As a beloved Pittsburgh Steelers fan all my life, yesterday was a brutal day for us; we lost to a mediocre team and our quarterback threw five interceptions – yes, five.
The media were really quick to announce how poor he was but their scathing headlines, of course, elicited many nasty comments about he needs to retire and what a has-been he is (none of which are true). In watching his interview afterwards, you could see that he was disappointed in himself, and his performance, but there are lessons we can learn from this, which are applicable to not just your career but your life. Picking yourself back up after set-back is a necessity so it does not overtake you and keep you down.
The ‘sting’ will be felt but only you get to determine how long it will linger. I look at professional athletes who are in the limelight, vulnerable for all to see and critique. How scary does that seem? Watching how they handle their setbacks gives hope for us plain folk:
- Admit your mistake – when you know you’ve made an error, don’t try to hide it or become defensive as this only makes the situation worse, plus it destroys trust in you and your integrity. Our quarterback said he did not play well, not giving excuses. Own your stuff – people will respect you more
- Have a way to rectify it – if it wronged someone, or the error affected others (or your work), then what actions will you take to make it correct (if possible) and ensure it doesn’t happen again. Determine to improve in that area, whatever that will be. Now, the QB on my team can’t correct what he did yesterday but he certainly can go and practice harder, as well as be in on the game plan for next week (he was not the only one involved).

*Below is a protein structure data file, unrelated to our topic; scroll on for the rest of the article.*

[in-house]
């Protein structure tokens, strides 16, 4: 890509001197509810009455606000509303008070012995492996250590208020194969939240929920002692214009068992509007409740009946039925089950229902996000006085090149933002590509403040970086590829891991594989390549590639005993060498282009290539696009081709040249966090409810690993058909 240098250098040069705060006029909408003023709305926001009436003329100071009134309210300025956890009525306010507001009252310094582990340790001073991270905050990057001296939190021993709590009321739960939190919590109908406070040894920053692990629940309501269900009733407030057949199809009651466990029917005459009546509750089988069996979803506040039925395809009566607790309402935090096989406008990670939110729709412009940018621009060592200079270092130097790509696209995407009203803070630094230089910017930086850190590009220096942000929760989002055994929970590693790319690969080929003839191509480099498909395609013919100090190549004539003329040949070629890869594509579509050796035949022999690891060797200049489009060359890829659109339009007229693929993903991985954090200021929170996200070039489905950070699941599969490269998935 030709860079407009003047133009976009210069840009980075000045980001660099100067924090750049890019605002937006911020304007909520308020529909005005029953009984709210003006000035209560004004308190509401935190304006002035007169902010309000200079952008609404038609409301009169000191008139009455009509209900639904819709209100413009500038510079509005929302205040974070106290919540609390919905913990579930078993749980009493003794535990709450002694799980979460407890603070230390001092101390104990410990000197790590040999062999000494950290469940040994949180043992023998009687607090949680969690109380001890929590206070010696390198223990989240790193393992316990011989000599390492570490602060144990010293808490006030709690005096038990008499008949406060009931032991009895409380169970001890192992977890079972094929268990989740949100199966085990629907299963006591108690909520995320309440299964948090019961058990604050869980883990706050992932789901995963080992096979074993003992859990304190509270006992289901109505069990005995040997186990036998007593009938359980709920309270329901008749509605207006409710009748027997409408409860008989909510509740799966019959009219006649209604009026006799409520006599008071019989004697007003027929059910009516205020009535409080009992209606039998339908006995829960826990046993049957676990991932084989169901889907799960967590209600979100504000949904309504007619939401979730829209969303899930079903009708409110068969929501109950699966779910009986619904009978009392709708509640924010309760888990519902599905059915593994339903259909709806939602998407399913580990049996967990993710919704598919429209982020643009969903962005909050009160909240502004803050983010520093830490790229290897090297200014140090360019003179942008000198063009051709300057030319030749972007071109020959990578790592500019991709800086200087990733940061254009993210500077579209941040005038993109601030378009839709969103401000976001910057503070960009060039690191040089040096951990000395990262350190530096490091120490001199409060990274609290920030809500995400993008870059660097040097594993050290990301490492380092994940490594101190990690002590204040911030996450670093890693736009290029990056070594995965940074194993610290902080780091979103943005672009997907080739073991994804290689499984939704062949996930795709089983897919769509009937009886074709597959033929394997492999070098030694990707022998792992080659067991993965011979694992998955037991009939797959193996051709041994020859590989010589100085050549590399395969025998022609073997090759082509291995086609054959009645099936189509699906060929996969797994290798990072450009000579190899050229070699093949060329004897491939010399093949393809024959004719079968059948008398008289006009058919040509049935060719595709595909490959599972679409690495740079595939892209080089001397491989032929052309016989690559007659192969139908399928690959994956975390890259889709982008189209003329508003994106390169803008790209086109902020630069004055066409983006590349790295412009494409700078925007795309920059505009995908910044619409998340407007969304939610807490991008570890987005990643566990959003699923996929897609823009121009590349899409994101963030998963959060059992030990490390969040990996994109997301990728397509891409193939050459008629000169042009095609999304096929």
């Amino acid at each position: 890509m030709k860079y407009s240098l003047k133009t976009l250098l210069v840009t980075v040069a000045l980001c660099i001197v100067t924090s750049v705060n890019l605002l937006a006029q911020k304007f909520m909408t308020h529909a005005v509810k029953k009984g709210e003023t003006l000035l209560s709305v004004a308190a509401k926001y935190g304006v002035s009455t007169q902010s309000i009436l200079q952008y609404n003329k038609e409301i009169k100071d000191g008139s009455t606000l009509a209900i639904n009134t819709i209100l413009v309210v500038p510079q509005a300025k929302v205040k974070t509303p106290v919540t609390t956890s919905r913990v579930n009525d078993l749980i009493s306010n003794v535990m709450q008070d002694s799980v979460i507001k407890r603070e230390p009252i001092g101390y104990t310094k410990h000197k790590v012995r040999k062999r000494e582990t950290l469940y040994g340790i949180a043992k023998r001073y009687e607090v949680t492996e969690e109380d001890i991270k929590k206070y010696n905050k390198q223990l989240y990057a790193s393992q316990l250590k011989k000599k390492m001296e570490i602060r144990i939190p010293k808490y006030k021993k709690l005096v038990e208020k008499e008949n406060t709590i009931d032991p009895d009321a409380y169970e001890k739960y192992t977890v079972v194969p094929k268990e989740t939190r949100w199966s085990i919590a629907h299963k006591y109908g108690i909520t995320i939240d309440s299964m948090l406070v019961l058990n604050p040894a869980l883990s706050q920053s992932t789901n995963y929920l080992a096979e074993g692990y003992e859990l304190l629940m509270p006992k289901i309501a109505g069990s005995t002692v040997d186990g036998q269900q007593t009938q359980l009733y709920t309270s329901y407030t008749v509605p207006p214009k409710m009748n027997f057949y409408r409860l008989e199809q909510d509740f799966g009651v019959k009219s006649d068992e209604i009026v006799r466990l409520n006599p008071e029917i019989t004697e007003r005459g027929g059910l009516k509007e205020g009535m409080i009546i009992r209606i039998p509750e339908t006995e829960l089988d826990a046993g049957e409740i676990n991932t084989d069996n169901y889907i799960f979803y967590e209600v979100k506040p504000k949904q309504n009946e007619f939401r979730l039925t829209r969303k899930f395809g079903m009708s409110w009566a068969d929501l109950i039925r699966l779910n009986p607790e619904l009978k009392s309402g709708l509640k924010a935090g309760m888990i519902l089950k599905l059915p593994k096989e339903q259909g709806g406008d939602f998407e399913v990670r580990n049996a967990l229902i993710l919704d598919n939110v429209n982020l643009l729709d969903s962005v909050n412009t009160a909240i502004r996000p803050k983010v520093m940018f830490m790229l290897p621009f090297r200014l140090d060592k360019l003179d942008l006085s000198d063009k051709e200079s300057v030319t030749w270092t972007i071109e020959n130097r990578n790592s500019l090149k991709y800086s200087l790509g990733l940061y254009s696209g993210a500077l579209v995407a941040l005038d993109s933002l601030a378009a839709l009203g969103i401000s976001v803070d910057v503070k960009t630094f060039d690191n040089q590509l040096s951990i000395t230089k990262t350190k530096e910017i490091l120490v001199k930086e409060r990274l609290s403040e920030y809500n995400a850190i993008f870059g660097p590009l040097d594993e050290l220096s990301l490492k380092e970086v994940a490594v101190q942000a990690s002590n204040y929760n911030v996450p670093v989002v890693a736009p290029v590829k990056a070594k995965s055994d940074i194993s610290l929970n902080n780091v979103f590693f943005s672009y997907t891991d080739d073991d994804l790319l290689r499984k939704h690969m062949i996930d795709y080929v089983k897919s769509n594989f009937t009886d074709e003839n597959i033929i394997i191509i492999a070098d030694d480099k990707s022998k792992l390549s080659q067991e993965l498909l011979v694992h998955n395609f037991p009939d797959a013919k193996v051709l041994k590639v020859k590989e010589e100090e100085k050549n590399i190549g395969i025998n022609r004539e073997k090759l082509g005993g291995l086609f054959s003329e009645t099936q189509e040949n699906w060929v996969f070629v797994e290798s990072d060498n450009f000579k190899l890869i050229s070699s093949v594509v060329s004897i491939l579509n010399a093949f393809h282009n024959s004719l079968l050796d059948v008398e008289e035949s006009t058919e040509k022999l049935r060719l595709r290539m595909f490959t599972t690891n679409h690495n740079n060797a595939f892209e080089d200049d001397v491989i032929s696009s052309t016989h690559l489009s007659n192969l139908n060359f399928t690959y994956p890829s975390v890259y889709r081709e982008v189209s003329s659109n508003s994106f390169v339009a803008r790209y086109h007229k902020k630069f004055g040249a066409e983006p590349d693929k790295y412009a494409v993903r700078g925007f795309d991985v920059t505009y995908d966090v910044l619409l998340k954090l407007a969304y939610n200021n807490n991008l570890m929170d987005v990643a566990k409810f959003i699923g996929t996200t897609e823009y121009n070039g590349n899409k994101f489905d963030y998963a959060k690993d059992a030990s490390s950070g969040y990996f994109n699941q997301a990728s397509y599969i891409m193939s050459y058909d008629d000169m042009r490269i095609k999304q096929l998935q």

- Say you’re sorry – people are willing to be more forgiving if they hear ‘I’m sorry’; it’s been found that doctor’s are less prone to getting sued for a mistake, even if it resulted in a death, if the family hears an apology. I think we all want an acknowledgement.
- Let it go, meaning -DON’T BEAT YOURSELF UP! It’s easy to berate yourself, or feel sorry for yourself, which only affects the self-esteem and confidence levels. Cutting yourself some slack and that you’re human will lessen the blow. Focus on all the positives you have done; our quarterback has two Super Bowl wins/rings to speak for.
- Learn from the mistake and move on – we do need to review the situation and see what our part was, and what could have averted the setback. Mistakes keep mistakes if we don’t look at the ‘lessons learned.’ This is how progress is made; as Confucius said, “Our greatest is not in ever failing, but in rising every time we fall.”
Our quarterback will rebound after this, the team is rallying around him, and the coaches will ensure better preparation for Sunday’s game. He will rebound after this setback. Now, some of Steeler nation may not be but, hey, that’s their issue (they will be hard until he wins). Just as our QB will bounce back, you can, too. As Winston Churchill said, “Success is not final, failure is not final; it is the courage to continue that counts.”
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